Date: 01 Jul 2008

This Land Is Your Land, This Land Is My Land: Toward a Global Analysis of the Determinants of Successful Indigenous Tribal Land Claims

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Abstract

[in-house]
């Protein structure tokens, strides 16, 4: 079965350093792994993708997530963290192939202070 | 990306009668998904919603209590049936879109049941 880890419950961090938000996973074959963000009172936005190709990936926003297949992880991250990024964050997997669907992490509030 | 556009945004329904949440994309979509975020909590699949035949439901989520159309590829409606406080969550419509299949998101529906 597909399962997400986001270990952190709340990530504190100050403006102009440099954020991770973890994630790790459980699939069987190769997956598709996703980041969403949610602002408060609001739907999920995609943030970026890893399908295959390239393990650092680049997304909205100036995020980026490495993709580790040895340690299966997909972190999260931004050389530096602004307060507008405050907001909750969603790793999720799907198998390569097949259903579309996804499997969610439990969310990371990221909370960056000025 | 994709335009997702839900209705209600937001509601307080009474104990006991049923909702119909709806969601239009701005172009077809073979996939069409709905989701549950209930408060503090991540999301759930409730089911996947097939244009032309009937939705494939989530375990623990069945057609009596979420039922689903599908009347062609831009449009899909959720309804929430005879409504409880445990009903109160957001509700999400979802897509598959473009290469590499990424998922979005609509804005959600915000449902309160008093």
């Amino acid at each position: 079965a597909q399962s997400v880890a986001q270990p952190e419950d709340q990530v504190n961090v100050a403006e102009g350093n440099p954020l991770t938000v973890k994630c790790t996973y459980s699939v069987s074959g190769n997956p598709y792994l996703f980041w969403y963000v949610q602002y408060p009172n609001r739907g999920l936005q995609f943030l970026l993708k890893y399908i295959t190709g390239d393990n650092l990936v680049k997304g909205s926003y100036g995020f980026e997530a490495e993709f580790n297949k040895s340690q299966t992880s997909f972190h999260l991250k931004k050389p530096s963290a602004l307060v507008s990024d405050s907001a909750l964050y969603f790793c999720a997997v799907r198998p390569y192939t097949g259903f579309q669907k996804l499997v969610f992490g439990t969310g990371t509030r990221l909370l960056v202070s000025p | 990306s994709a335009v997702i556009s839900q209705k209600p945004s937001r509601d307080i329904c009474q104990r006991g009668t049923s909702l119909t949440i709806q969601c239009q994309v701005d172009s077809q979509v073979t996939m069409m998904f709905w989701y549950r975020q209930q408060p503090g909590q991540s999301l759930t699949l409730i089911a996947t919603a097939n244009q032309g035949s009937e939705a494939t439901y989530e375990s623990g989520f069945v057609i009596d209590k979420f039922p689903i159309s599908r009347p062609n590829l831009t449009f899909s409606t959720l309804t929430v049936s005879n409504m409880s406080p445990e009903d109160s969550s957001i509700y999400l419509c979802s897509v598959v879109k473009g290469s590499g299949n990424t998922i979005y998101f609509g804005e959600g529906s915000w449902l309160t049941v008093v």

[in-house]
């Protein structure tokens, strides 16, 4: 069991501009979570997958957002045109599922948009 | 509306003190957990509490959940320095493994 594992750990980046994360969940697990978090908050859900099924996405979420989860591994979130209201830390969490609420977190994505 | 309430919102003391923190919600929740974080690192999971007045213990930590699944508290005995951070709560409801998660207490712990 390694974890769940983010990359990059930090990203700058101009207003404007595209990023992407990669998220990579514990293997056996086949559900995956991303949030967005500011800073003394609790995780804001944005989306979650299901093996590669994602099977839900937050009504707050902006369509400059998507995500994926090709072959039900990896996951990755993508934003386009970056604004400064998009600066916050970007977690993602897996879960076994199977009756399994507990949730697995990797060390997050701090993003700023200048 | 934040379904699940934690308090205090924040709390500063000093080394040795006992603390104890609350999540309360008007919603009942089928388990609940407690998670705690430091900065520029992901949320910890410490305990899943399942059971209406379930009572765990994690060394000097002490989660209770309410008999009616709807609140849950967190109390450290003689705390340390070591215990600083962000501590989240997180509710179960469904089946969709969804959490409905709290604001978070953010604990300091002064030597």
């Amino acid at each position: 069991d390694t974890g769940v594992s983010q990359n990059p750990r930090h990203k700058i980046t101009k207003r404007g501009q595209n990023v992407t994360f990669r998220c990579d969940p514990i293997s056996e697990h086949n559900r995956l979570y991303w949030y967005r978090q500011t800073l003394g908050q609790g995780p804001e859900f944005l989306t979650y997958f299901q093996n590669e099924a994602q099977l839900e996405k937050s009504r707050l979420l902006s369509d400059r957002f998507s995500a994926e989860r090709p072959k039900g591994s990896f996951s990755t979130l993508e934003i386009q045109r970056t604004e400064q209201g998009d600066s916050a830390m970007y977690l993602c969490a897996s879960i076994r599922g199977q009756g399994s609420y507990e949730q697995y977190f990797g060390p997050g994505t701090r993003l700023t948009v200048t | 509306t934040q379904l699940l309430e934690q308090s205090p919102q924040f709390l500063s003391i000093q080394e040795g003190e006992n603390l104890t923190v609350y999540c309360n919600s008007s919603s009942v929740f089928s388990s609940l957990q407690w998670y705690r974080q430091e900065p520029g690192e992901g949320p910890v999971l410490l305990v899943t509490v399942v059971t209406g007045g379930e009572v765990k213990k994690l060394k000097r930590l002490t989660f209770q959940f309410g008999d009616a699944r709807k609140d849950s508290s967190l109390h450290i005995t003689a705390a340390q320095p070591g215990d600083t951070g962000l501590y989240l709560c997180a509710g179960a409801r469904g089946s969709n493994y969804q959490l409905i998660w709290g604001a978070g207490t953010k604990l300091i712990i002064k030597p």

With colonial occupation, independence, migration, inter-tribal warfare, and other changes in government, indigenous tribes have lost their lands. This exploratory research considers indigenous and tribal land claims on a global basis. Over the years, indigenous peoples have lost their collective property rights to own, use or exclude others from utilizing their traditional lands. Many countries, including the United States, India, Canada, South Africa, and others, have begun to develop processes by which land claims can be processed, and lands or money returned to the original groups. We compare the various legal systems for this process. To accomplish this, we have surveyed available data, which are collected by countries that include laws present in those nations and their constituent sub-national bodies, cases of tribal claims, basis for the claims, and court and financial outcomes. Case studies for several counties and their outcomes are described. Using inductive learning from case studies, a research design for an international study for modeling successful land claims is set forth.